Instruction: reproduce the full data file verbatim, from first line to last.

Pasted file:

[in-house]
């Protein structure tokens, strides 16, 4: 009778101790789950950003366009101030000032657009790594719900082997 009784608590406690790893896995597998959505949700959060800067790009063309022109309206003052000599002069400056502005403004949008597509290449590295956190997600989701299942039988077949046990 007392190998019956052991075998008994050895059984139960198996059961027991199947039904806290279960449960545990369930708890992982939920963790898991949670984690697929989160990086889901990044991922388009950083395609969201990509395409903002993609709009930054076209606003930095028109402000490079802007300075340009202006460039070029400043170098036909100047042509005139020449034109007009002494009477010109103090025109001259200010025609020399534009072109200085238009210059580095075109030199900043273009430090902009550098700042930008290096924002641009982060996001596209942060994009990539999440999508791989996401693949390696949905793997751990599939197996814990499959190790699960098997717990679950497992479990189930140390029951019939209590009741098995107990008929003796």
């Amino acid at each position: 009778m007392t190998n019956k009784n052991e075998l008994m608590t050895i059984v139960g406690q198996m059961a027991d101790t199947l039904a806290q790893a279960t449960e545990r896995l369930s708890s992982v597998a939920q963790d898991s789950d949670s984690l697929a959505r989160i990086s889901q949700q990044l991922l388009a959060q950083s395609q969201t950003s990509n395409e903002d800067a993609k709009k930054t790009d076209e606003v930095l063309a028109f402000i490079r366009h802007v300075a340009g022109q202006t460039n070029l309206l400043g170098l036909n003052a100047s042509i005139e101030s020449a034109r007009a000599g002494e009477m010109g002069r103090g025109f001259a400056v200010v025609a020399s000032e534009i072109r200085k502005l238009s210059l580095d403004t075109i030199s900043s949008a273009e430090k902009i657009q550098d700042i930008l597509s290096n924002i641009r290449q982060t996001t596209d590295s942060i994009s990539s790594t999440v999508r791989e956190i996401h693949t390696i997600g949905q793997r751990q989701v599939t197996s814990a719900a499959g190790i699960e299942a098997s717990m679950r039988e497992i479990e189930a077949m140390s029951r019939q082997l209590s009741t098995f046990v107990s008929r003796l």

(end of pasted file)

[in-house]
């Protein structure tokens, strides 16, 4: 009778101790789950950003366009101030000032657009790594719900082997 009784608590406690790893896995597998959505949700959060800067790009063309022109309206003052000599002069400056502005403004949008597509290449590295956190997600989701299942039988077949046990 007392190998019956052991075998008994050895059984139960198996059961027991199947039904806290279960449960545990369930708890992982939920963790898991949670984690697929989160990086889901990044991922388009950083395609969201990509395409903002993609709009930054076209606003930095028109402000490079802007300075340009202006460039070029400043170098036909100047042509005139020449034109007009002494009477010109103090025109001259200010025609020399534009072109200085238009210059580095075109030199900043273009430090902009550098700042930008290096924002641009982060996001596209942060994009990539999440999508791989996401693949390696949905793997751990599939197996814990499959190790699960098997717990679950497992479990189930140390029951019939209590009741098995107990008929003796």
């Amino acid at each position: 009778m007392t190998n019956k009784n052991e075998l008994m608590t050895i059984v139960g406690q198996m059961a027991d101790t199947l039904a806290q790893a279960t449960e545990r896995l369930s708890s992982v597998a939920q963790d898991s789950d949670s984690l697929a959505r989160i990086s889901q949700q990044l991922l388009a959060q950083s395609q969201t950003s990509n395409e903002d800067a993609k709009k930054t790009d076209e606003v930095l063309a028109f402000i490079r366009h802007v300075a340009g022109q202006t460039n070029l309206l400043g170098l036909n003052a100047s042509i005139e101030s020449a034109r007009a000599g002494e009477m010109g002069r103090g025109f001259a400056v200010v025609a020399s000032e534009i072109r200085k502005l238009s210059l580095d403004t075109i030199s900043s949008a273009e430090k902009i657009q550098d700042i930008l597509s290096n924002i641009r290449q982060t996001t596209d590295s942060i994009s990539s790594t999440v999508r791989e956190i996401h693949t390696i997600g949905q793997r751990q989701v599939t197996s814990a719900a499959g190790i699960e299942a098997s717990m679950r039988e497992i479990e189930a077949m140390s029951r019939q082997l209590s009741t098995f046990v107990s008929r003796l």